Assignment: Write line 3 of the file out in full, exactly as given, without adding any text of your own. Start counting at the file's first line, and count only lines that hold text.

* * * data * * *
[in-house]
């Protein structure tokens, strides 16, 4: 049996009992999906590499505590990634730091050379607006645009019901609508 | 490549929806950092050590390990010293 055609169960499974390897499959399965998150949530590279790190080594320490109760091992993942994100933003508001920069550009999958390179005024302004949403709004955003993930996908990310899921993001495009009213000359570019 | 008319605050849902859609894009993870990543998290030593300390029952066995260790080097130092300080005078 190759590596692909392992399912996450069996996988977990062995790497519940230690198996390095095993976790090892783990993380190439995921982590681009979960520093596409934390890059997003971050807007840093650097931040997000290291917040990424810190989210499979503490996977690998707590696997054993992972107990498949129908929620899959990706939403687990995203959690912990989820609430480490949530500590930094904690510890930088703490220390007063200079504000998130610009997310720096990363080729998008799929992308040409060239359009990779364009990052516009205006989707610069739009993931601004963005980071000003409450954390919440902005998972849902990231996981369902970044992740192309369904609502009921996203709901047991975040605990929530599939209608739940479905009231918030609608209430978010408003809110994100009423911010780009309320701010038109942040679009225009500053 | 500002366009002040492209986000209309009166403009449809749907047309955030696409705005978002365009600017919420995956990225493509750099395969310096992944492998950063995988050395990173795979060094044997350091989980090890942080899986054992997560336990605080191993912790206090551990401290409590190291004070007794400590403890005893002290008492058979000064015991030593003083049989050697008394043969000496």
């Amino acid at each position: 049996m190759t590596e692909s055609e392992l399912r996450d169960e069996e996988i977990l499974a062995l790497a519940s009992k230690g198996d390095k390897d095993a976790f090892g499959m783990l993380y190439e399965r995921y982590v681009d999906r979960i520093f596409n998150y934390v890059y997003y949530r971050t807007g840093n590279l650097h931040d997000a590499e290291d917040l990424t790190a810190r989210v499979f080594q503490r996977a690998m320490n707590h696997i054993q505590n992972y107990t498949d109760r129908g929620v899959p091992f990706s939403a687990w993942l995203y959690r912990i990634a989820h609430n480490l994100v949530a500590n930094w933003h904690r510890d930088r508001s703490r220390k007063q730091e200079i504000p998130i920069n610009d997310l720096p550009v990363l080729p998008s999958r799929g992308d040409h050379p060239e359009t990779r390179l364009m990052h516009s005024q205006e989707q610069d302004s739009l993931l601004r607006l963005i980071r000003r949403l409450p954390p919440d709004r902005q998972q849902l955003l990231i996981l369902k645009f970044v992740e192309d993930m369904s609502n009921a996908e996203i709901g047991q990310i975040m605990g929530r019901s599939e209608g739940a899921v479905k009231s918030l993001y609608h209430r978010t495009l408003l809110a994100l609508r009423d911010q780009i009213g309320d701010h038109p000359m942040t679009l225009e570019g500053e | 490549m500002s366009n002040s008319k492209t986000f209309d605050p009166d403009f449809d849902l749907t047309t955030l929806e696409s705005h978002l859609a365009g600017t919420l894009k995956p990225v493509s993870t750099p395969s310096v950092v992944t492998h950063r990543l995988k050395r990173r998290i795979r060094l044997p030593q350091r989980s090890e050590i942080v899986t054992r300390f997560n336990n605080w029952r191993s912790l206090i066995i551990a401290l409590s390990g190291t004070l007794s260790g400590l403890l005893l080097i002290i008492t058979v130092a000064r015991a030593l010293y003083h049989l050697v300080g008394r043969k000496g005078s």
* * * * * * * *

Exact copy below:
């Amino acid at each position: 049996m190759t590596e692909s055609e392992l399912r996450d169960e069996e996988i977990l499974a062995l790497a519940s009992k230690g198996d390095k390897d095993a976790f090892g499959m783990l993380y190439e399965r995921y982590v681009d999906r979960i520093f596409n998150y934390v890059y997003y949530r971050t807007g840093n590279l650097h931040d997000a590499e290291d917040l990424t790190a810190r989210v499979f080594q503490r996977a690998m320490n707590h696997i054993q505590n992972y107990t498949d109760r129908g929620v899959p091992f990706s939403a687990w993942l995203y959690r912990i990634a989820h609430n480490l994100v949530a500590n930094w933003h904690r510890d930088r508001s703490r220390k007063q730091e200079i504000p998130i920069n610009d997310l720096p550009v990363l080729p998008s999958r799929g992308d040409h050379p060239e359009t990779r390179l364009m990052h516009s005024q205006e989707q610069d302004s739009l993931l601004r607006l963005i980071r000003r949403l409450p954390p919440d709004r902005q998972q849902l955003l990231i996981l369902k645009f970044v992740e192309d993930m369904s609502n009921a996908e996203i709901g047991q990310i975040m605990g929530r019901s599939e209608g739940a899921v479905k009231s918030l993001y609608h209430r978010t495009l408003l809110a994100l609508r009423d911010q780009i009213g309320d701010h038109p000359m942040t679009l225009e570019g500053e | 490549m500002s366009n002040s008319k492209t986000f209309d605050p009166d403009f449809d849902l749907t047309t955030l929806e696409s705005h978002l859609a365009g600017t919420l894009k995956p990225v493509s993870t750099p395969s310096v950092v992944t492998h950063r990543l995988k050395r990173r998290i795979r060094l044997p030593q350091r989980s090890e050590i942080v899986t054992r300390f997560n336990n605080w029952r191993s912790l206090i066995i551990a401290l409590s390990g190291t004070l007794s260790g400590l403890l005893l080097i002290i008492t058979v130092a000064r015991a030593l010293y003083h049989l050697v300080g008394r043969k000496g005078s």